The story of Jesus told as accompaniment makes clear that there is no master plan in the divine mind to engineer his death in order to garner satisfaction for everyone else’s sins. The cross was in no way necessary. Think about it. Wouldn’t such an idea be blasphemy? It would ascribe to God, gracious and merciful, an evil that was done in the course of human injustice. How contradictory can you get?
Not even remotely did Jesus’ death satisfy divine honor; it dragged that honor into the dust. Nor did Jesus’ crucifixion change God’s attitude from anger to being appeased, as more popular atonement theologies would have it. I dare say that if the will of the living God had been carried out that “good” Friday, Jesus would not have been crucified.
The double solidarity of Jesus with those who suffer and of God with Jesus structures a theology of accompaniment so that it brings the presence of God who saves to the fore. Keep in mind that we are talking here about the same God who sides with slaves against the might of Pharaoh, with exiles against their imperial captors, and now with a crucified prophet against the Roman empire; “a God merciful and gracious, slow to anger, and abounding in steadfast love and faithfulness, keeping steadfast love for the thousandth generation, forgiving iniquity and transgression and sin” (Ex 34:6-7). We are talking about the same gracious God, “your Savior and your Redeemer” (Isa 49:26), whom Jesus called father, whose compassion flashed out from the picturesque parables Jesus made up, and was tasted in the challenge and joy of his multiple interactions. Toward the end of the New Testament we read the bold statement that “God is love” (1 Jn 4:8). This is a pithy summary of all that has gone down in the history of revelation up to that point. God loves the world and, like any good lover, wants the beloved to flourish.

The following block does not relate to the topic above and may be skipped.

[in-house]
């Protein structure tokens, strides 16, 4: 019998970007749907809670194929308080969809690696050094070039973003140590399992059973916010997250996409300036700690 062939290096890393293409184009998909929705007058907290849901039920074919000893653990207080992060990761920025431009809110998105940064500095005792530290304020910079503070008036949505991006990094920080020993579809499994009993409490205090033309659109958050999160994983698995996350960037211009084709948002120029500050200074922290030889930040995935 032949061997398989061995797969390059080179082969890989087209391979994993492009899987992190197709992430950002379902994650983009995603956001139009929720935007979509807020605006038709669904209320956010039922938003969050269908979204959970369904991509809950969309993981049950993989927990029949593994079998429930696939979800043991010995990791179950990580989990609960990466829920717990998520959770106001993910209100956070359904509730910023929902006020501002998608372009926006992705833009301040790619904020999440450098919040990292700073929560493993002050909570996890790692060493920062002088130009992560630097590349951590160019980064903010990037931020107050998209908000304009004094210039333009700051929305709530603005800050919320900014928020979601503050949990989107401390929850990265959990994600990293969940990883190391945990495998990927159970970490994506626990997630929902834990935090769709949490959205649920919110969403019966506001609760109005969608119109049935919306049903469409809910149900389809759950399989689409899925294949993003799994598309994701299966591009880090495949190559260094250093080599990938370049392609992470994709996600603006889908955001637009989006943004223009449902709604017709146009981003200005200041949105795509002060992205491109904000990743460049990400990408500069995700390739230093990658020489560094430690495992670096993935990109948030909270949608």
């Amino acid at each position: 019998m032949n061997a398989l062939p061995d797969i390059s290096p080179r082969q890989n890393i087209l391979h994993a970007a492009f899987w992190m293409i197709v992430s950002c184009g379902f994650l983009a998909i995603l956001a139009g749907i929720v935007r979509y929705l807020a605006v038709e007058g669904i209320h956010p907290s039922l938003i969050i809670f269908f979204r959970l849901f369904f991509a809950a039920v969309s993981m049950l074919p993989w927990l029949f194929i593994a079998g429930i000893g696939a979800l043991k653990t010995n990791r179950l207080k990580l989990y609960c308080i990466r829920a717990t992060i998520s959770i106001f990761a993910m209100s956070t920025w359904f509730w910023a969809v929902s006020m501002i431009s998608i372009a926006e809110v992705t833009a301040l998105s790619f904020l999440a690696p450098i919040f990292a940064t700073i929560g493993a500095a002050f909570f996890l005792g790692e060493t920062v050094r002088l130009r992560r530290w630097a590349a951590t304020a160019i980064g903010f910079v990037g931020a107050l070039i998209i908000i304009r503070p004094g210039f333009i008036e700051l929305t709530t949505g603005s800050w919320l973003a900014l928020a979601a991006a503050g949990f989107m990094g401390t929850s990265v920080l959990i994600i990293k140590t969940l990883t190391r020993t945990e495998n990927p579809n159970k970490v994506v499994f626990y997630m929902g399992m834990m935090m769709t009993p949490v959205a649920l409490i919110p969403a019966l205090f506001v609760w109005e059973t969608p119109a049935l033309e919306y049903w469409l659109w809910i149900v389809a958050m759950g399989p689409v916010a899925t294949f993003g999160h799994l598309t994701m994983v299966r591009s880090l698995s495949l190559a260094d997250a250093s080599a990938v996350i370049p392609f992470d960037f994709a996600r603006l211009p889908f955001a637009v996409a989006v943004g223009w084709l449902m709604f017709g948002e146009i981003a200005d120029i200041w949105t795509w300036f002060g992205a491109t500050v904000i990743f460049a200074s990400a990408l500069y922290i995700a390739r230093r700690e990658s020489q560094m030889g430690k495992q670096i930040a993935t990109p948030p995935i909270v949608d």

Given the negativity of the cross, the creative power of the loving God showed itself once again in an unexpected new way by (unimaginably) raising Jesus from the dead. But God neither needed nor wanted the cross. True, this evil was encompassed by providential action, by God writing straight with crooked lines. True, in an antagonistic world suffering borne in the loving struggle for the good of others can bear fruit. But in itself, violent death is not what God desires.
— Elizabeth A. Johnson, Creation and the Cross, p. 108-109
Photo: South Riding, Virginia, May 17, 2020